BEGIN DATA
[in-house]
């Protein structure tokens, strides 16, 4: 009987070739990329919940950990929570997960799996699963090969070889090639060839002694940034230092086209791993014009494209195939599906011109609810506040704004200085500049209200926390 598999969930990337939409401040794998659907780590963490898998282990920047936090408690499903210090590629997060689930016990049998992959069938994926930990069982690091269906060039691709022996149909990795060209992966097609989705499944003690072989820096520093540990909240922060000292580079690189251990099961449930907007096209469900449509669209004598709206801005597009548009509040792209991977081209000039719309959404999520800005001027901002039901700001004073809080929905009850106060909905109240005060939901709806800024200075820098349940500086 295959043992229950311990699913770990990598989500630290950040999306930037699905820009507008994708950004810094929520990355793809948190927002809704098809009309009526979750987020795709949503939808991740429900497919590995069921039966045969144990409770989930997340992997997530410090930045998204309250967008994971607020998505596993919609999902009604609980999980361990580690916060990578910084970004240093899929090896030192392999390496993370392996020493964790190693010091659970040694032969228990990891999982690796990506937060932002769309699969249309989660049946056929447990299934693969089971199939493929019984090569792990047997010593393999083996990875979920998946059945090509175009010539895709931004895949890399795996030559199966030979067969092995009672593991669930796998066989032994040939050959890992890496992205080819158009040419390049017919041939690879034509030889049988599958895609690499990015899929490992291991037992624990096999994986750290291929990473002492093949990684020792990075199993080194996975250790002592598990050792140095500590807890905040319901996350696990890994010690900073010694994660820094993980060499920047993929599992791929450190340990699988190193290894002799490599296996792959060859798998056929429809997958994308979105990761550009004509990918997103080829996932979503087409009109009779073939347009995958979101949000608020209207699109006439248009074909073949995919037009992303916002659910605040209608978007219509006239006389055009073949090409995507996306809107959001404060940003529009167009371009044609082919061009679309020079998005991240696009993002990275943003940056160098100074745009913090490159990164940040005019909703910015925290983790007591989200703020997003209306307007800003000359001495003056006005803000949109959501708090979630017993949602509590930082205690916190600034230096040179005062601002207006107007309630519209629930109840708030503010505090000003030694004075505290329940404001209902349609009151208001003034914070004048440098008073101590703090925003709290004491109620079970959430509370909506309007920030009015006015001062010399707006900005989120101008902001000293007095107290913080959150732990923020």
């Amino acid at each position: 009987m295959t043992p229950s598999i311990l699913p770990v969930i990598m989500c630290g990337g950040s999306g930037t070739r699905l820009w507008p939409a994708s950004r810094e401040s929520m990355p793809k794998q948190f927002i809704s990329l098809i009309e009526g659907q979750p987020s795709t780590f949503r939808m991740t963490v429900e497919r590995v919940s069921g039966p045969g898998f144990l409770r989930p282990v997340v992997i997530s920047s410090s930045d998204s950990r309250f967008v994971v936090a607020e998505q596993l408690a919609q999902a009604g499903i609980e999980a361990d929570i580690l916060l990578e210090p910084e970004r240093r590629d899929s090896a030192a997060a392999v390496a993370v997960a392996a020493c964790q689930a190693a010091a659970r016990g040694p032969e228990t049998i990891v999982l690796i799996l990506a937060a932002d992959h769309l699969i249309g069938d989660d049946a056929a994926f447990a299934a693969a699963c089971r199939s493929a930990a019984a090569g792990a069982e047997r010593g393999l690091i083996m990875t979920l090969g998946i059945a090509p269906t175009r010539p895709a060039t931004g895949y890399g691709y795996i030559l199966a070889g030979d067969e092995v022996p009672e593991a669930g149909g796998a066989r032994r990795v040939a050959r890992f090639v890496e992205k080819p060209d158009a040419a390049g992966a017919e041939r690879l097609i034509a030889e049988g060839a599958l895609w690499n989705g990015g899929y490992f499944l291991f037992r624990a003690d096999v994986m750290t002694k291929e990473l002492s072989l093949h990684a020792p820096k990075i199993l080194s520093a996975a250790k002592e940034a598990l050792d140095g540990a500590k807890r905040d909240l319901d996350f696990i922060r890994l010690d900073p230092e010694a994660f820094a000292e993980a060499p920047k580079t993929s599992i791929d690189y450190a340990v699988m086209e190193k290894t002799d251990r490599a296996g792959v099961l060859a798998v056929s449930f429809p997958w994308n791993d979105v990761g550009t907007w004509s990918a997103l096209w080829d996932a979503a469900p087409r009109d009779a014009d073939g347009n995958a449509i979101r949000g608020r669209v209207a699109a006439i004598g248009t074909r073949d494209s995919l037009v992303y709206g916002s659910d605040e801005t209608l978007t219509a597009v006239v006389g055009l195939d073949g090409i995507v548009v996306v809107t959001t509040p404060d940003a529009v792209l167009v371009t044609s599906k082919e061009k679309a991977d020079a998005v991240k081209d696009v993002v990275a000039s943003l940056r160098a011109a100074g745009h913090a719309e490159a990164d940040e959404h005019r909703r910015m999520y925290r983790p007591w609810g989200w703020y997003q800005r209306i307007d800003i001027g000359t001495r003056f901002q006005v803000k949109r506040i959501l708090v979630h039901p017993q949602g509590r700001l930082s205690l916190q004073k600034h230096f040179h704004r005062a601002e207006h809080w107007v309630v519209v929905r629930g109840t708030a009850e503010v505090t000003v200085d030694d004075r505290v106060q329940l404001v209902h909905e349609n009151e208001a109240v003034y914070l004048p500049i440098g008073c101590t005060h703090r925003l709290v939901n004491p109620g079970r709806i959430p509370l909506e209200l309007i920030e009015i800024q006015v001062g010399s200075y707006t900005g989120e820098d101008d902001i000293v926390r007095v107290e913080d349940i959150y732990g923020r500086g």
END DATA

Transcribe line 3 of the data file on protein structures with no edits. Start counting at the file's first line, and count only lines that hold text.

């Amino acid at each position: 009987m295959t043992p229950s598999i311990l699913p770990v969930i990598m989500c630290g990337g950040s999306g930037t070739r699905l820009w507008p939409a994708s950004r810094e401040s929520m990355p793809k794998q948190f927002i809704s990329l098809i009309e009526g659907q979750p987020s795709t780590f949503r939808m991740t963490v429900e497919r590995v919940s069921g039966p045969g898998f144990l409770r989930p282990v997340v992997i997530s920047s410090s930045d998204s950990r309250f967008v994971v936090a607020e998505q596993l408690a919609q999902a009604g499903i609980e999980a361990d929570i580690l916060l990578e210090p910084e970004r240093r590629d899929s090896a030192a997060a392999v390496a993370v997960a392996a020493c964790q689930a190693a010091a659970r016990g040694p032969e228990t049998i990891v999982l690796i799996l990506a937060a932002d992959h769309l699969i249309g069938d989660d049946a056929a994926f447990a299934a693969a699963c089971r199939s493929a930990a019984a090569g792990a069982e047997r010593g393999l690091i083996m990875t979920l090969g998946i059945a090509p269906t175009r010539p895709a060039t931004g895949y890399g691709y795996i030559l199966a070889g030979d067969e092995v022996p009672e593991a669930g149909g796998a066989r032994r990795v040939a050959r890992f090639v890496e992205k080819p060209d158009a040419a390049g992966a017919e041939r690879l097609i034509a030889e049988g060839a599958l895609w690499n989705g990015g899929y490992f499944l291991f037992r624990a003690d096999v994986m750290t002694k291929e990473l002492s072989l093949h990684a020792p820096k990075i199993l080194s520093a996975a250790k002592e940034a598990l050792d140095g540990a500590k807890r905040d909240l319901d996350f696990i922060r890994l010690d900073p230092e010694a994660f820094a000292e993980a060499p920047k580079t993929s599992i791929d690189y450190a340990v699988m086209e190193k290894t002799d251990r490599a296996g792959v099961l060859a798998v056929s449930f429809p997958w994308n791993d979105v990761g550009t907007w004509s990918a997103l096209w080829d996932a979503a469900p087409r009109d009779a014009d073939g347009n995958a449509i979101r949000g608020r669209v209207a699109a006439i004598g248009t074909r073949d494209s995919l037009v992303y709206g916002s659910d605040e801005t209608l978007t219509a597009v006239v006389g055009l195939d073949g090409i995507v548009v996306v809107t959001t509040p404060d940003a529009v792209l167009v371009t044609s599906k082919e061009k679309a991977d020079a998005v991240k081209d696009v993002v990275a000039s943003l940056r160098a011109a100074g745009h913090a719309e490159a990164d940040e959404h005019r909703r910015m999520y925290r983790p007591w609810g989200w703020y997003q800005r209306i307007d800003i001027g000359t001495r003056f901002q006005v803000k949109r506040i959501l708090v979630h039901p017993q949602g509590r700001l930082s205690l916190q004073k600034h230096f040179h704004r005062a601002e207006h809080w107007v309630v519209v929905r629930g109840t708030a009850e503010v505090t000003v200085d030694d004075r505290v106060q329940l404001v209902h909905e349609n009151e208001a109240v003034y914070l004048p500049i440098g008073c101590t005060h703090r925003l709290v939901n004491p109620g079970r709806i959430p509370l909506e209200l309007i920030e009015i800024q006015v001062g010399s200075y707006t900005g989120e820098d101008d902001i000293v926390r007095v107290e913080d349940i959150y732990g923020r500086g």